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Old 02-01-2008, 11:43 AM   #32
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Originally posted by cydewaze

No, which is why I never said that. Perhaps you quoted the wrong post?
[/URL]
Um, ok.

So, if stolen music doesn't translate into CD sales, and it doesn't translate into online sales, how do you feel about the point that stealing music is an exploratory tool used to guide future purchases?
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Old 02-01-2008, 12:46 PM   #33
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So, if stolen music doesn't translate into CD sales, and it doesn't translate into online sales, how do you feel about the point that stealing music is an exploratory tool used to guide future purchases?
Ahh, a "what if"! I usually love what ifs, but the problem with this one is that it assumes both "ifs" as fact. Since we have no way of knowing whether stolen music leads to sales or not, your "what if" is nothing more than a trap to either get me to 1) agree with you, or 2) say that I support the thieves.

How about this one: "If banning computers stops all child pornography, then how do you feel about banning computers?"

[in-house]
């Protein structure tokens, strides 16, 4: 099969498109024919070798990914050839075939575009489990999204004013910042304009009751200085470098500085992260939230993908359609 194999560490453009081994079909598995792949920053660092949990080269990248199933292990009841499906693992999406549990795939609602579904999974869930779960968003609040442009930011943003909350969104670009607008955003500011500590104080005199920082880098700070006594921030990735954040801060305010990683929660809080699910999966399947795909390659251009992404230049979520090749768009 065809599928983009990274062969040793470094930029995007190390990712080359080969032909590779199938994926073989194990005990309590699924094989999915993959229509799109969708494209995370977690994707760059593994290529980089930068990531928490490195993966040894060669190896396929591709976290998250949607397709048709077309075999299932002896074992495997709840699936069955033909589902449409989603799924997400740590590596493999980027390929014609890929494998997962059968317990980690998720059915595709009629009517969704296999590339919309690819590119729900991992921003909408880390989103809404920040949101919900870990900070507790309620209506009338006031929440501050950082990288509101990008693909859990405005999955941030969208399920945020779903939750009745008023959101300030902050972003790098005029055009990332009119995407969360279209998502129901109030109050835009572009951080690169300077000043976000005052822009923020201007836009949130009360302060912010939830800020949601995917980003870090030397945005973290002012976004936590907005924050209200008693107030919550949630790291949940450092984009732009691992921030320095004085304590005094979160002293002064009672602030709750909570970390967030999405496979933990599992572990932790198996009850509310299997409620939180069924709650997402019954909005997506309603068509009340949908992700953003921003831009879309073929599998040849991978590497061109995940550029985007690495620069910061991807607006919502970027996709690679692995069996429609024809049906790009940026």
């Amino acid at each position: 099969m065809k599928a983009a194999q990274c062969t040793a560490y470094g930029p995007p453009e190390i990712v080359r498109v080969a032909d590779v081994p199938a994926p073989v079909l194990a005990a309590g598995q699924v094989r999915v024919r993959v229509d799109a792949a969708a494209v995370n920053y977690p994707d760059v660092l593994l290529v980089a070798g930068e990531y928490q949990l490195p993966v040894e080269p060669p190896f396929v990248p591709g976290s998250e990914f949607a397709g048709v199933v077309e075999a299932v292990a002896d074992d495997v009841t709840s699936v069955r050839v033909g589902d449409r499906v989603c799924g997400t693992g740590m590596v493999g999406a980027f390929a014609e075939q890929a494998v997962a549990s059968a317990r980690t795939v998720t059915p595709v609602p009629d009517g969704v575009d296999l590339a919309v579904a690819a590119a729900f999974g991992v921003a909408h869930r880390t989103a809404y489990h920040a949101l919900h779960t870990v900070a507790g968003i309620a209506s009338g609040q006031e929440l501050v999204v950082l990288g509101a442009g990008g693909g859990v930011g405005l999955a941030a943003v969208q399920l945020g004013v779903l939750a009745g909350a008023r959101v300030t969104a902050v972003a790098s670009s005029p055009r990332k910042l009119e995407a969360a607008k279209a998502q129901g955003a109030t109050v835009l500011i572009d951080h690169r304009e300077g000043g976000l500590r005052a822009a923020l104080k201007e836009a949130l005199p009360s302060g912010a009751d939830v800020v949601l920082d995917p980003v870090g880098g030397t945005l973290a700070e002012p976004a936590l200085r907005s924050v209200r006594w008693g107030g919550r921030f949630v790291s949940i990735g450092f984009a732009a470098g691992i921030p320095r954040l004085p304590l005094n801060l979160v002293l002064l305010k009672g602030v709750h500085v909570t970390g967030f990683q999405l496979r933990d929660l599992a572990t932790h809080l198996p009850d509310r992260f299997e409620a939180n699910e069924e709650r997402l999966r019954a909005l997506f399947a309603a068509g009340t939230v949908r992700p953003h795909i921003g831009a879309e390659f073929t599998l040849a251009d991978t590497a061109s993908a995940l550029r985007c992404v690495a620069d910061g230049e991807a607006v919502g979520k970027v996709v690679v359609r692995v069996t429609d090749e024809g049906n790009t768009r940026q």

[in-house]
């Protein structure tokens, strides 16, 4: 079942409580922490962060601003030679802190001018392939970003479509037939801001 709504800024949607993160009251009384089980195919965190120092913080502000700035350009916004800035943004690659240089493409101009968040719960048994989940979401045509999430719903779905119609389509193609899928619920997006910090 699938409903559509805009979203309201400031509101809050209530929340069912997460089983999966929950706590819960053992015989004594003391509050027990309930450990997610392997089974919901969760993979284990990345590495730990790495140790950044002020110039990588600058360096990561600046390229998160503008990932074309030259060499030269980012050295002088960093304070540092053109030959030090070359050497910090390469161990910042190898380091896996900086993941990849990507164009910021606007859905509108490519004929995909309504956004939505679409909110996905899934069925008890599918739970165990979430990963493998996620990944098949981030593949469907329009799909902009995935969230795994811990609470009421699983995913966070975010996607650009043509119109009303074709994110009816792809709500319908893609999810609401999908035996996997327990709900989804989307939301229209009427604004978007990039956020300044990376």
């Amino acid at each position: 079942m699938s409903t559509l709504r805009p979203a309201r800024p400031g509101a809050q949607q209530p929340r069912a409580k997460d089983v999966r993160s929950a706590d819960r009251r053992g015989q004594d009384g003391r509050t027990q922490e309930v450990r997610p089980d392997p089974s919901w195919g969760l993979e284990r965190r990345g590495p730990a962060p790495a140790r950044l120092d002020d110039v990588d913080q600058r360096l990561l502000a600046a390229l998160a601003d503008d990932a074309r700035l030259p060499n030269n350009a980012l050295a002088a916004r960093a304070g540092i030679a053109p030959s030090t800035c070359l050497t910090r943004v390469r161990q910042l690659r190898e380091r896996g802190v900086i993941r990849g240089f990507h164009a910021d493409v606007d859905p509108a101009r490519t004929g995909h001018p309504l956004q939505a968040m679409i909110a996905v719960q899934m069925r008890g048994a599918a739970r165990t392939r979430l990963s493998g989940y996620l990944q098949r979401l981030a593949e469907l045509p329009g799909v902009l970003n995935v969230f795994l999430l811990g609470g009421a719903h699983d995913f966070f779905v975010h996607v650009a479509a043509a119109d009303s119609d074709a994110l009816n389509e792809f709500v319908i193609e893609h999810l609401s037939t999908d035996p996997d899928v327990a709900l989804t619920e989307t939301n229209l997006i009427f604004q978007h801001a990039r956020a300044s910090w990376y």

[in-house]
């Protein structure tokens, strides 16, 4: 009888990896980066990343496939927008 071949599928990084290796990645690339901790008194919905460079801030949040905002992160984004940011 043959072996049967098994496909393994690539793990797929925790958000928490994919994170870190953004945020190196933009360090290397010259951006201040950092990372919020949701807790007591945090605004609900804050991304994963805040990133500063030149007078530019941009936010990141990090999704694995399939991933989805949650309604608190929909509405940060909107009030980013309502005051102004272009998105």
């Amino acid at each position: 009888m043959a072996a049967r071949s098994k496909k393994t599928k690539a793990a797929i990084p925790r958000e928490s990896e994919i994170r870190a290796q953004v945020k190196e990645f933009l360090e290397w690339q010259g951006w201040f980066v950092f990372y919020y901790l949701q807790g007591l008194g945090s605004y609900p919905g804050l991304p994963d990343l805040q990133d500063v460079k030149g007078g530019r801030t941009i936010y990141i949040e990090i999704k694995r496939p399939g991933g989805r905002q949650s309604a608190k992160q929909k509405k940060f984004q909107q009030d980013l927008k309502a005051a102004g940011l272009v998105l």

Fun stuff, eh?

For what it's worth, I don't have a very strong opinion as to whether illegal downloads lead to more sales. For some people they might, and for others they probably won't. I know I recently bought a Coldplay CD as a result of hearing a song from it as background music for a Youtube video (and I'm completely capable of capturing that music in mp3 format, so I could have easily had it for free), so there's an example of sampling leading to purchase.

But I don't believe that the 12 year old kid with the 2000 illegal songs is going to purchase much of that (as I stated in a previous post) because he obviously doesn't have two grand lying around.